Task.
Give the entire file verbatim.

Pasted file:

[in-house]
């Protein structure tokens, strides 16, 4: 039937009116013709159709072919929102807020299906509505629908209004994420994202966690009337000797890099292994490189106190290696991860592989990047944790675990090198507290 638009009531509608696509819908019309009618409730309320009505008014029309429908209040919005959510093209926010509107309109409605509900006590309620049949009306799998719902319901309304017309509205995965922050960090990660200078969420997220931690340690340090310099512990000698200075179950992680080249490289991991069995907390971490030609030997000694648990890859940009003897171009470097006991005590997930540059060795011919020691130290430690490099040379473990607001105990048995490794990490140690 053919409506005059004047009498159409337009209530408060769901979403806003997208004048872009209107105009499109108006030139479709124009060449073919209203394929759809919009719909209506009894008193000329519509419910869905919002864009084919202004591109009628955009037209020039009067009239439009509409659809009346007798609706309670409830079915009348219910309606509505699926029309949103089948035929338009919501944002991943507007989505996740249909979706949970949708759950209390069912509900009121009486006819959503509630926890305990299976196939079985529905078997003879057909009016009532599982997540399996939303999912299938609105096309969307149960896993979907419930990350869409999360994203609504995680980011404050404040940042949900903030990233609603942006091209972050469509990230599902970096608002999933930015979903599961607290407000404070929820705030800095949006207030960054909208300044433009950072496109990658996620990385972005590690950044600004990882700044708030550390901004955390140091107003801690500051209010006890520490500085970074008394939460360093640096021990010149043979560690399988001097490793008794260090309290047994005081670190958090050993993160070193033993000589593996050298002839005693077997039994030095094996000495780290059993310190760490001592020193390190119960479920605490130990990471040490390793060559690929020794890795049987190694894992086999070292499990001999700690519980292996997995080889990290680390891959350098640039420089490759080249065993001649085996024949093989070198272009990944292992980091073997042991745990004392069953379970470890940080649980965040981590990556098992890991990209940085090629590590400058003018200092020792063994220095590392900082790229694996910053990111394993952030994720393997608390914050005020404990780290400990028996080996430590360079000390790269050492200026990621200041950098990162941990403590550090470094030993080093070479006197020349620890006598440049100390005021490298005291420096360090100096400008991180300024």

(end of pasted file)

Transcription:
[in-house]
């Protein structure tokens, strides 16, 4: 039937009116013709159709072919929102807020299906509505629908209004994420994202966690009337000797890099292994490189106190290696991860592989990047944790675990090198507290 638009009531509608696509819908019309009618409730309320009505008014029309429908209040919005959510093209926010509107309109409605509900006590309620049949009306799998719902319901309304017309509205995965922050960090990660200078969420997220931690340690340090310099512990000698200075179950992680080249490289991991069995907390971490030609030997000694648990890859940009003897171009470097006991005590997930540059060795011919020691130290430690490099040379473990607001105990048995490794990490140690 053919409506005059004047009498159409337009209530408060769901979403806003997208004048872009209107105009499109108006030139479709124009060449073919209203394929759809919009719909209506009894008193000329519509419910869905919002864009084919202004591109009628955009037209020039009067009239439009509409659809009346007798609706309670409830079915009348219910309606509505699926029309949103089948035929338009919501944002991943507007989505996740249909979706949970949708759950209390069912509900009121009486006819959503509630926890305990299976196939079985529905078997003879057909009016009532599982997540399996939303999912299938609105096309969307149960896993979907419930990350869409999360994203609504995680980011404050404040940042949900903030990233609603942006091209972050469509990230599902970096608002999933930015979903599961607290407000404070929820705030800095949006207030960054909208300044433009950072496109990658996620990385972005590690950044600004990882700044708030550390901004955390140091107003801690500051209010006890520490500085970074008394939460360093640096021990010149043979560690399988001097490793008794260090309290047994005081670190958090050993993160070193033993000589593996050298002839005693077997039994030095094996000495780290059993310190760490001592020193390190119960479920605490130990990471040490390793060559690929020794890795049987190694894992086999070292499990001999700690519980292996997995080889990290680390891959350098640039420089490759080249065993001649085996024949093989070198272009990944292992980091073997042991745990004392069953379970470890940080649980965040981590990556098992890991990209940085090629590590400058003018200092020792063994220095590392900082790229694996910053990111394993952030994720393997608390914050005020404990780290400990028996080996430590360079000390790269050492200026990621200041950098990162941990403590550090470094030993080093070479006197020349620890006598440049100390005021490298005291420096360090100096400008991180300024």